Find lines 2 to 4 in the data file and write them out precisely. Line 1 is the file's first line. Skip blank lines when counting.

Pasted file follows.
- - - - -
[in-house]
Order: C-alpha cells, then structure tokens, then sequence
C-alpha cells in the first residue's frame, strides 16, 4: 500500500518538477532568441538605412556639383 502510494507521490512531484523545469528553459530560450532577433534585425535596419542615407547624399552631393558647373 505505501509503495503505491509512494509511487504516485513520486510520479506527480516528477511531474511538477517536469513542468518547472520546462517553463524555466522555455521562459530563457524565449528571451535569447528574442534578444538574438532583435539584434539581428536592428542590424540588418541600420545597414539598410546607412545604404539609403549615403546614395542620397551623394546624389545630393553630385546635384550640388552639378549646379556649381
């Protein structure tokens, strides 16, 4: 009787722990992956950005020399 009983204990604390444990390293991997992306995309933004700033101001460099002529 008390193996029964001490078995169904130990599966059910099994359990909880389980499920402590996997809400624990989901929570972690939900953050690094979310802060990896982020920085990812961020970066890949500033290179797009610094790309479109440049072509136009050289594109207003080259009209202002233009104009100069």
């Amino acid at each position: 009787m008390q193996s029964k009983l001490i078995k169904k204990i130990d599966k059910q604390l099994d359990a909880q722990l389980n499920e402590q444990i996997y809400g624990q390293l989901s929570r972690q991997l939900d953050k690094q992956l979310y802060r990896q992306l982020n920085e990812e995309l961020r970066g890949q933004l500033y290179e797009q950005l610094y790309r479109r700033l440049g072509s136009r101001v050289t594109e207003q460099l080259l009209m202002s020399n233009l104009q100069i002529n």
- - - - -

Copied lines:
Order: C-alpha cells, then structure tokens, then sequence
C-alpha cells in the first residue's frame, strides 16, 4: 500500500518538477532568441538605412556639383 502510494507521490512531484523545469528553459530560450532577433534585425535596419542615407547624399552631393558647373 505505501509503495503505491509512494509511487504516485513520486510520479506527480516528477511531474511538477517536469513542468518547472520546462517553463524555466522555455521562459530563457524565449528571451535569447528574442534578444538574438532583435539584434539581428536592428542590424540588418541600420545597414539598410546607412545604404539609403549615403546614395542620397551623394546624389545630393553630385546635384550640388552639378549646379556649381
């Protein structure tokens, strides 16, 4: 009787722990992956950005020399 009983204990604390444990390293991997992306995309933004700033101001460099002529 008390193996029964001490078995169904130990599966059910099994359990909880389980499920402590996997809400624990989901929570972690939900953050690094979310802060990896982020920085990812961020970066890949500033290179797009610094790309479109440049072509136009050289594109207003080259009209202002233009104009100069």